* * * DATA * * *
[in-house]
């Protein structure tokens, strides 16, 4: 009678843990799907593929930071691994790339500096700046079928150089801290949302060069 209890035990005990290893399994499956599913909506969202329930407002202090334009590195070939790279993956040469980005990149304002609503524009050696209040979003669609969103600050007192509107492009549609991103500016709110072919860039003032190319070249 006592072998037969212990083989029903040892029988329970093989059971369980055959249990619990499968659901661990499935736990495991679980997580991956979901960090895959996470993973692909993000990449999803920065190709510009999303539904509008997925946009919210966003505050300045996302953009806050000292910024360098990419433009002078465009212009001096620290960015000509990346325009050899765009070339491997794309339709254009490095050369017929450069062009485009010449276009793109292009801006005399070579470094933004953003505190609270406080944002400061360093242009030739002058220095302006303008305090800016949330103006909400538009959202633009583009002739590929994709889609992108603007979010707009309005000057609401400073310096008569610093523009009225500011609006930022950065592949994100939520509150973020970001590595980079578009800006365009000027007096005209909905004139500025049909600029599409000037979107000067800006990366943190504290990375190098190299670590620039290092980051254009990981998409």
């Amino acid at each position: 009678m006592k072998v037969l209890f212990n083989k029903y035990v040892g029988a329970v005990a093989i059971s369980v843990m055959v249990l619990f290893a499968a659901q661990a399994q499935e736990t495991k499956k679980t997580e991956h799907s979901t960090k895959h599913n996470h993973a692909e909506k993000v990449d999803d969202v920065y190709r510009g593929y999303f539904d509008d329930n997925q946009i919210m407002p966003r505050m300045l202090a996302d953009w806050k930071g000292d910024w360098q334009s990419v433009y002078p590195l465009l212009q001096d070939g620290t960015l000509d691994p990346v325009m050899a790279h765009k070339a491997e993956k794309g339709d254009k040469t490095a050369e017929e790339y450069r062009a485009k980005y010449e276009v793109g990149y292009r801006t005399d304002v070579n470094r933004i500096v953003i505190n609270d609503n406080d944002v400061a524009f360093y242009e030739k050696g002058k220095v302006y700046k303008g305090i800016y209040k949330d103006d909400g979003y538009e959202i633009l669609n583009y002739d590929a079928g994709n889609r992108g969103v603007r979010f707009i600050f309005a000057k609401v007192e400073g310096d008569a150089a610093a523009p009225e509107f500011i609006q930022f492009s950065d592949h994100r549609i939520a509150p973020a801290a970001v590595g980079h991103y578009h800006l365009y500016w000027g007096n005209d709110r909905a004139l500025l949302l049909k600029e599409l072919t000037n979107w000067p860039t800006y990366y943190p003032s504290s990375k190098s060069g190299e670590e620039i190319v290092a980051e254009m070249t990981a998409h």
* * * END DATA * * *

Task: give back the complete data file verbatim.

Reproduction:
[in-house]
């Protein structure tokens, strides 16, 4: 009678843990799907593929930071691994790339500096700046079928150089801290949302060069 209890035990005990290893399994499956599913909506969202329930407002202090334009590195070939790279993956040469980005990149304002609503524009050696209040979003669609969103600050007192509107492009549609991103500016709110072919860039003032190319070249 006592072998037969212990083989029903040892029988329970093989059971369980055959249990619990499968659901661990499935736990495991679980997580991956979901960090895959996470993973692909993000990449999803920065190709510009999303539904509008997925946009919210966003505050300045996302953009806050000292910024360098990419433009002078465009212009001096620290960015000509990346325009050899765009070339491997794309339709254009490095050369017929450069062009485009010449276009793109292009801006005399070579470094933004953003505190609270406080944002400061360093242009030739002058220095302006303008305090800016949330103006909400538009959202633009583009002739590929994709889609992108603007979010707009309005000057609401400073310096008569610093523009009225500011609006930022950065592949994100939520509150973020970001590595980079578009800006365009000027007096005209909905004139500025049909600029599409000037979107000067800006990366943190504290990375190098190299670590620039290092980051254009990981998409």
């Amino acid at each position: 009678m006592k072998v037969l209890f212990n083989k029903y035990v040892g029988a329970v005990a093989i059971s369980v843990m055959v249990l619990f290893a499968a659901q661990a399994q499935e736990t495991k499956k679980t997580e991956h799907s979901t960090k895959h599913n996470h993973a692909e909506k993000v990449d999803d969202v920065y190709r510009g593929y999303f539904d509008d329930n997925q946009i919210m407002p966003r505050m300045l202090a996302d953009w806050k930071g000292d910024w360098q334009s990419v433009y002078p590195l465009l212009q001096d070939g620290t960015l000509d691994p990346v325009m050899a790279h765009k070339a491997e993956k794309g339709d254009k040469t490095a050369e017929e790339y450069r062009a485009k980005y010449e276009v793109g990149y292009r801006t005399d304002v070579n470094r933004i500096v953003i505190n609270d609503n406080d944002v400061a524009f360093y242009e030739k050696g002058k220095v302006y700046k303008g305090i800016y209040k949330d103006d909400g979003y538009e959202i633009l669609n583009y002739d590929a079928g994709n889609r992108g969103v603007r979010f707009i600050f309005a000057k609401v007192e400073g310096d008569a150089a610093a523009p009225e509107f500011i609006q930022f492009s950065d592949h994100r549609i939520a509150p973020a801290a970001v590595g980079h991103y578009h800006l365009y500016w000027g007096n005209d709110r909905a004139l500025l949302l049909k600029e599409l072919t000037n979107w000067p860039t800006y990366y943190p003032s504290s990375k190098s060069g190299e670590e620039i190319v290092a980051e254009m070249t990981a998409h």